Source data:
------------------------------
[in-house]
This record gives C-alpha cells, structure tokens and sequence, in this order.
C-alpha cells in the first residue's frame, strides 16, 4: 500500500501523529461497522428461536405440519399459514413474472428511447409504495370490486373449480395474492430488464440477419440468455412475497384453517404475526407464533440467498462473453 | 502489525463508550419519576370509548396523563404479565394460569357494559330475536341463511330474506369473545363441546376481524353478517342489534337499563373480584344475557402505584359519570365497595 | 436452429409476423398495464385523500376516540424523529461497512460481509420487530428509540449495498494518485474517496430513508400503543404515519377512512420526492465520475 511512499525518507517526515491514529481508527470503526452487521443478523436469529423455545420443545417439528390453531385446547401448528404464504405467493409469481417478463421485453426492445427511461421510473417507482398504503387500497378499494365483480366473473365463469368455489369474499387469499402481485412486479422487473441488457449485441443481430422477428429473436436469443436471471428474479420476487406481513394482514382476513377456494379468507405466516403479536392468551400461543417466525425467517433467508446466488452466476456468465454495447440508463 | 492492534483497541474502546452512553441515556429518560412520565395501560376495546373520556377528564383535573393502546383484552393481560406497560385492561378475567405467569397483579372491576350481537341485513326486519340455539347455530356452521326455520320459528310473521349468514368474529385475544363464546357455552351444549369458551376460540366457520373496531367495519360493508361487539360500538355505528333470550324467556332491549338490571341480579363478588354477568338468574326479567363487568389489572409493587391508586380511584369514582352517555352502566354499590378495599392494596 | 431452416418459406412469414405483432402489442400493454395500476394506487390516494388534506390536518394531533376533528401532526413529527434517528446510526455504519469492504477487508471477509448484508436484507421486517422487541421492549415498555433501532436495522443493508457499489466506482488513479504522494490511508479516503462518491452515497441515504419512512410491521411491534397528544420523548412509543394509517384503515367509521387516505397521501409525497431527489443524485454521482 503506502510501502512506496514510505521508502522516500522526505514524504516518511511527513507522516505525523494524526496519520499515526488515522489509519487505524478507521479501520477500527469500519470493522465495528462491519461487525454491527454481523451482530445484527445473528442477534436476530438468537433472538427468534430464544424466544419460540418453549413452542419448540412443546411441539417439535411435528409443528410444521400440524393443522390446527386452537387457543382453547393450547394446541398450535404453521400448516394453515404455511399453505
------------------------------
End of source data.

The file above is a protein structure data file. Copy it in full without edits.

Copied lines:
[in-house]
This record gives C-alpha cells, structure tokens and sequence, in this order.
C-alpha cells in the first residue's frame, strides 16, 4: 500500500501523529461497522428461536405440519399459514413474472428511447409504495370490486373449480395474492430488464440477419440468455412475497384453517404475526407464533440467498462473453 | 502489525463508550419519576370509548396523563404479565394460569357494559330475536341463511330474506369473545363441546376481524353478517342489534337499563373480584344475557402505584359519570365497595 | 436452429409476423398495464385523500376516540424523529461497512460481509420487530428509540449495498494518485474517496430513508400503543404515519377512512420526492465520475 511512499525518507517526515491514529481508527470503526452487521443478523436469529423455545420443545417439528390453531385446547401448528404464504405467493409469481417478463421485453426492445427511461421510473417507482398504503387500497378499494365483480366473473365463469368455489369474499387469499402481485412486479422487473441488457449485441443481430422477428429473436436469443436471471428474479420476487406481513394482514382476513377456494379468507405466516403479536392468551400461543417466525425467517433467508446466488452466476456468465454495447440508463 | 492492534483497541474502546452512553441515556429518560412520565395501560376495546373520556377528564383535573393502546383484552393481560406497560385492561378475567405467569397483579372491576350481537341485513326486519340455539347455530356452521326455520320459528310473521349468514368474529385475544363464546357455552351444549369458551376460540366457520373496531367495519360493508361487539360500538355505528333470550324467556332491549338490571341480579363478588354477568338468574326479567363487568389489572409493587391508586380511584369514582352517555352502566354499590378495599392494596 | 431452416418459406412469414405483432402489442400493454395500476394506487390516494388534506390536518394531533376533528401532526413529527434517528446510526455504519469492504477487508471477509448484508436484507421486517422487541421492549415498555433501532436495522443493508457499489466506482488513479504522494490511508479516503462518491452515497441515504419512512410491521411491534397528544420523548412509543394509517384503515367509521387516505397521501409525497431527489443524485454521482 503506502510501502512506496514510505521508502522516500522526505514524504516518511511527513507522516505525523494524526496519520499515526488515522489509519487505524478507521479501520477500527469500519470493522465495528462491519461487525454491527454481523451482530445484527445473528442477534436476530438468537433472538427468534430464544424466544419460540418453549413452542419448540412443546411441539417439535411435528409443528410444521400440524393443522390446527386452537387457543382453547393450547394446541398450535404453521400448516394453515404455511399453505